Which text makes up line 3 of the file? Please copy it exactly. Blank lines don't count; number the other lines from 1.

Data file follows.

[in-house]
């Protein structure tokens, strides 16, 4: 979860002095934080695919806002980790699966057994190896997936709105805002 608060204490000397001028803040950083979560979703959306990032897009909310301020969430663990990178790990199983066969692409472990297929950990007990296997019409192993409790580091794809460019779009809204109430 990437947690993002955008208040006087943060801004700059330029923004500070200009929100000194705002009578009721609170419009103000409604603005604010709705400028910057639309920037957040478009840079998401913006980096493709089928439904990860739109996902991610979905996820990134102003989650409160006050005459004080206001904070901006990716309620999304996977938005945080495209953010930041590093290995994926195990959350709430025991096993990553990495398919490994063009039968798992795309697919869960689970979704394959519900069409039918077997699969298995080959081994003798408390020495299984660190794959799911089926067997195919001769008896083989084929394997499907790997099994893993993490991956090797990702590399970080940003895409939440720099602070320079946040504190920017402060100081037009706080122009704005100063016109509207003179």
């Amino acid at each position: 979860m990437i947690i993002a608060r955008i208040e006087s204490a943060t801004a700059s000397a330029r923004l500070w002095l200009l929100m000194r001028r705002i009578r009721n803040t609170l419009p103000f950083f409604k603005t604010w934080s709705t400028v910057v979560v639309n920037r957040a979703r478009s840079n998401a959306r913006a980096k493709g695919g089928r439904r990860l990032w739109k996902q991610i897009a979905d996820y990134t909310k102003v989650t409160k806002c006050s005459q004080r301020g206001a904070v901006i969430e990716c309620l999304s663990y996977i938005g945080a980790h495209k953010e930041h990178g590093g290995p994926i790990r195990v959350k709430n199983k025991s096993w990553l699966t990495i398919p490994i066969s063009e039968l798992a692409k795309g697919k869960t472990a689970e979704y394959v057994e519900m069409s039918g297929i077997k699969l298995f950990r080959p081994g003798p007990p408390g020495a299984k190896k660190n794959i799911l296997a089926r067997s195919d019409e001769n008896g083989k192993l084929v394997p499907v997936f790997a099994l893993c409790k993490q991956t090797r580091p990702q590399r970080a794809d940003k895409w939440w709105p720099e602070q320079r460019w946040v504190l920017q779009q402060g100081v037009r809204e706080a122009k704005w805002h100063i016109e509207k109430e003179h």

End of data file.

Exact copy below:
């Amino acid at each position: 979860m990437i947690i993002a608060r955008i208040e006087s204490a943060t801004a700059s000397a330029r923004l500070w002095l200009l929100m000194r001028r705002i009578r009721n803040t609170l419009p103000f950083f409604k603005t604010w934080s709705t400028v910057v979560v639309n920037r957040a979703r478009s840079n998401a959306r913006a980096k493709g695919g089928r439904r990860l990032w739109k996902q991610i897009a979905d996820y990134t909310k102003v989650t409160k806002c006050s005459q004080r301020g206001a904070v901006i969430e990716c309620l999304s663990y996977i938005g945080a980790h495209k953010e930041h990178g590093g290995p994926i790990r195990v959350k709430n199983k025991s096993w990553l699966t990495i398919p490994i066969s063009e039968l798992a692409k795309g697919k869960t472990a689970e979704y394959v057994e519900m069409s039918g297929i077997k699969l298995f950990r080959p081994g003798p007990p408390g020495a299984k190896k660190n794959i799911l296997a089926r067997s195919d019409e001769n008896g083989k192993l084929v394997p499907v997936f790997a099994l893993c409790k993490q991956t090797r580091p990702q590399r970080a794809d940003k895409w939440w709105p720099e602070q320079r460019w946040v504190l920017q779009q402060g100081v037009r809204e706080a122009k704005w805002h100063i016109e509207k109430e003179h």